I close my eyes, and push open the doors of the library. Sunlight streams through the back windows, down the aisles and aisles of books, and hits my face. The warmth of that light is something I've never been able to recreate - always the same, always perfect. I think it's about 3pm here, and it's always sunny. The smell of old books hits me, an addictive smell, like teak oil on wood furniture, and I open my eyes again. It's bright, and the old windows distort the light, forming patterns on the floor. If I was underwater, looking up at the surface, this is how I would feel. Perfectly supported. Perfectly balanced. Light ripples like waves on the floor, dancing and playing with the dust in the air, and I breathe out, slowly. It’s tempting, sometimes, to stay in here for as long as I can, and just see what happens. Would I fall asleep in here, and wake up at home? Would I need to leave to eat and drink, or would I sustain on the books alone? One day, once the children are grown and my work is done, I’ll try it. Life is calm here, life is easy. My library.
The library stretches as far as the eye can see, rows and rows of books and objects lining shelves which seem to disappear into the distance, as elusive as a rainbow, when you get closer. At the front of each shelf is a small bronze plate, inscribed with a word. The one closest to me reads 'family'. Next to that is 'school'. One down from that, 'work'. These plaques, written in neat printed letters, adorn every shelf I can see. I know where I'm going.
Turning right, I start to walk down to the end of the library. My shoes tap on the floor, which is hardwood and glossy, but I know better than to look down. I keep my eyes straight ahead and walk towards a small black door hidden between two of the shelves.
The door has the same bronze label, but the font is different, a scrawl you might see on the back of a receipt. Written hurriedly, it can be difficult to read. I know what it says, though. miscellaneous.
I close my eyes, and push open the door.
This room looks a little like a supply closet. Without close inspection, you wouldn’t realise that these boxes aren’t filled with cleaning supplies but objects, letters, items of no value; a fact about Jenny, my ex-girlfriend’s sister; a file containing all of the baby names that my parents might have given me; two chess pieces my Grandad broke one particularly tumultuous holiday. Each is in its own file box, labelled randomly and in long, sweeping writing. My eyes flick over each in turn. ‘Wales, 1996, chatting with Maxine about the collapse of the USSR’. ‘That coffee order the man ahead of me in Starbucks wanted, what a twat’. ‘Billy’s fifth birthday party napkin design’. If you’re picturing a dodgy office backroom, you’re in the right place - fluorescent light bulbs flicker slightly, and the smell of damp is unmistakable. Grey, boring, cardboard boxes line cramped, dusty shelves. If it could, this room would make me sneeze. One box, a darker shade of grey than the rest, sits on its own on a higher shelf. I’ve always been curious as to how I should reach the shelf, why I designed it in this way, and why I didn’t think to install a ladder to let me get at it. I take down the box of Maxine’s USSR conversation, and stand on it to reach the top box. It’s always lighter than I expect.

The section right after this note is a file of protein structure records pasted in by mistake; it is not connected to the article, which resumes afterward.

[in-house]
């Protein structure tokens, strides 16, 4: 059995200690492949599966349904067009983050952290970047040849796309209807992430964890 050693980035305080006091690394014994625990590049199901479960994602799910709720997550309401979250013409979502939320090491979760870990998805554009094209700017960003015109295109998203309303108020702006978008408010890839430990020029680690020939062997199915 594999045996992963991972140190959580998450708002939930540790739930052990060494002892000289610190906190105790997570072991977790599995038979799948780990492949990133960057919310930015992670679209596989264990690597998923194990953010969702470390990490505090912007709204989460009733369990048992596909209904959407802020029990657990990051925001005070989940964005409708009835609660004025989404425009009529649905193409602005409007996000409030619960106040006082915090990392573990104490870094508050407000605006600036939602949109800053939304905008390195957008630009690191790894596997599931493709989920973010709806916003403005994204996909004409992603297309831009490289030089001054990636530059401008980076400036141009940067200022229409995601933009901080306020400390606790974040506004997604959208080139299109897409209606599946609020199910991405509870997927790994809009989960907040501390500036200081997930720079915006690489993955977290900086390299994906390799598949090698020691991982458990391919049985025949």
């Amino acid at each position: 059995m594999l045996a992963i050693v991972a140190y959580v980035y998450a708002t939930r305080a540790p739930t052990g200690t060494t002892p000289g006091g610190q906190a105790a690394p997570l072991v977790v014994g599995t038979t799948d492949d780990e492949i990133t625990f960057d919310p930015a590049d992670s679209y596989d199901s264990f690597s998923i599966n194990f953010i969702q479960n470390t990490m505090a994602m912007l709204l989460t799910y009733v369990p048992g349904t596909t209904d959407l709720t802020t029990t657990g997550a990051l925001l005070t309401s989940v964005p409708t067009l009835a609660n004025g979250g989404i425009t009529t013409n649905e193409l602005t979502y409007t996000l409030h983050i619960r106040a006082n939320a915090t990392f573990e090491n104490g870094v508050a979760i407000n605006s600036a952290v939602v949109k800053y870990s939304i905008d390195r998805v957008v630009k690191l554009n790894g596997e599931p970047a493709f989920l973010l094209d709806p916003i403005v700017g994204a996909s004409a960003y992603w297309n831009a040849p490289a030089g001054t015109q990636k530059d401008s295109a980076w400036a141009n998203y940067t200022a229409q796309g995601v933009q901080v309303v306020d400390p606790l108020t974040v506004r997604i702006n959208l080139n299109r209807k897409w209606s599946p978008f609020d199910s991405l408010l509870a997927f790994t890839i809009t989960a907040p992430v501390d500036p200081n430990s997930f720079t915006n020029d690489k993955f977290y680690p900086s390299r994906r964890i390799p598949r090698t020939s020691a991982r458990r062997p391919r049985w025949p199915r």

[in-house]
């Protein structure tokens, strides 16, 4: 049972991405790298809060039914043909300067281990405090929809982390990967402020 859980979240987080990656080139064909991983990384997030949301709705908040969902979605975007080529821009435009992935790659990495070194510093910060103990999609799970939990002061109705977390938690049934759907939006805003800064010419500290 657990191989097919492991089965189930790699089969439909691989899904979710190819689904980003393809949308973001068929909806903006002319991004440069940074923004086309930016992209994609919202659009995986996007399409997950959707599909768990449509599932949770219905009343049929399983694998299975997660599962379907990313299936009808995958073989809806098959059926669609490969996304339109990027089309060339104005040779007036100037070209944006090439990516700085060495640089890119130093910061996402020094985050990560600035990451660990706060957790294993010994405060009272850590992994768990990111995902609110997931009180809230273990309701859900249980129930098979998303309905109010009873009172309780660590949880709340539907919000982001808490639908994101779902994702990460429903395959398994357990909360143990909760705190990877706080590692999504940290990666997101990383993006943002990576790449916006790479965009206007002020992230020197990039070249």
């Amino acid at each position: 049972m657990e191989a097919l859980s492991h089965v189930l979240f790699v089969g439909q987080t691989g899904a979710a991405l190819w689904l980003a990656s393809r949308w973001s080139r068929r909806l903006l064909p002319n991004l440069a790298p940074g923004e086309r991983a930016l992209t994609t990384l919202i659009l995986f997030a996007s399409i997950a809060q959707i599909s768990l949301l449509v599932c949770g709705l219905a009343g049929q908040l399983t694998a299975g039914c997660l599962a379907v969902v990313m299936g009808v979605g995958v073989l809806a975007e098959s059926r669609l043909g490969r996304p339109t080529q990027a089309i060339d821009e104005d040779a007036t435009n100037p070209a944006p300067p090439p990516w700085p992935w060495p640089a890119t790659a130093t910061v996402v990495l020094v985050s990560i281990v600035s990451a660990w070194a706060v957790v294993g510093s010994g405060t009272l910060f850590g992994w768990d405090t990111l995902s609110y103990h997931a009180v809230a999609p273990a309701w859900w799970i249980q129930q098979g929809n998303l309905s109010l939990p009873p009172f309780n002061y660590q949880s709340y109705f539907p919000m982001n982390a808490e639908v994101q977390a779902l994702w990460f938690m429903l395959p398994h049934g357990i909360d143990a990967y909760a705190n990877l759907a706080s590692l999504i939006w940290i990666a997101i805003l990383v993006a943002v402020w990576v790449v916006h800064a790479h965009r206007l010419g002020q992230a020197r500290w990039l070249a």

The label is simple, and clearly printed, as if on a computer. ‘24/03/18. ?’
I take the lid off, and scrabble around inside, searching for anything to grab onto. Deep, cavernous spaces somehow fit inside this box, and I’m scared I’ve missed something - every corner seems sharp and uninviting, but I force myself to feel every part. I can’t see anything. I can’t feel anything. The box is empty, as it always is.
What have I forgotten?
Sammy told me about the day that box is from. I was walking home from work, she says, and I got hit by a car. I was rushed to the hospital, completely unconscious, and she says I was clinically dead for a few seconds - no heart rate, no breathing, no response - and that it was CPR that saved me. Thank god for the NHS, hey?
Somewhere, deep down, I know that’s not what happened.
I know this library better than the back of my hand. Every memory, every fact, everything is stored here. I read about these libraries when I was seventeen, ‘mind palaces’ the book called them, and here I am now. Often I add a new shelf, a new box, pictures, facts, files - sorted neatly into rows and rows and rows of information. Sometimes, something doesn’t quite fit, and it ends up here, in miscellaneous. But never, never, never have I had an empty box. Not when I went under for surgery, not when I had my boys, never. I understand what happened to me, I can file it.
Why is the box empty?
Sammy says it’s because I was clinically dead. My memory must have restarted, lost a chunk, something like that. Dan - ever the conspiracy theorist - says I was abducted by aliens.
I turn around and step out of the door. The box will be back where it was next time I’m here, like it always is. I tried to burn it once, but it was like trying to burn wet wood. Nothing happened. The library is still here, still intact, the aisles stretching into the distance and the sun as warm as before - but something feels missing. Three months ago, the box appeared. That was two months after the accident. Why then? What am I trying to tell myself? What is supposed to go in that box?
I close my eyes, and shut the doors of the library.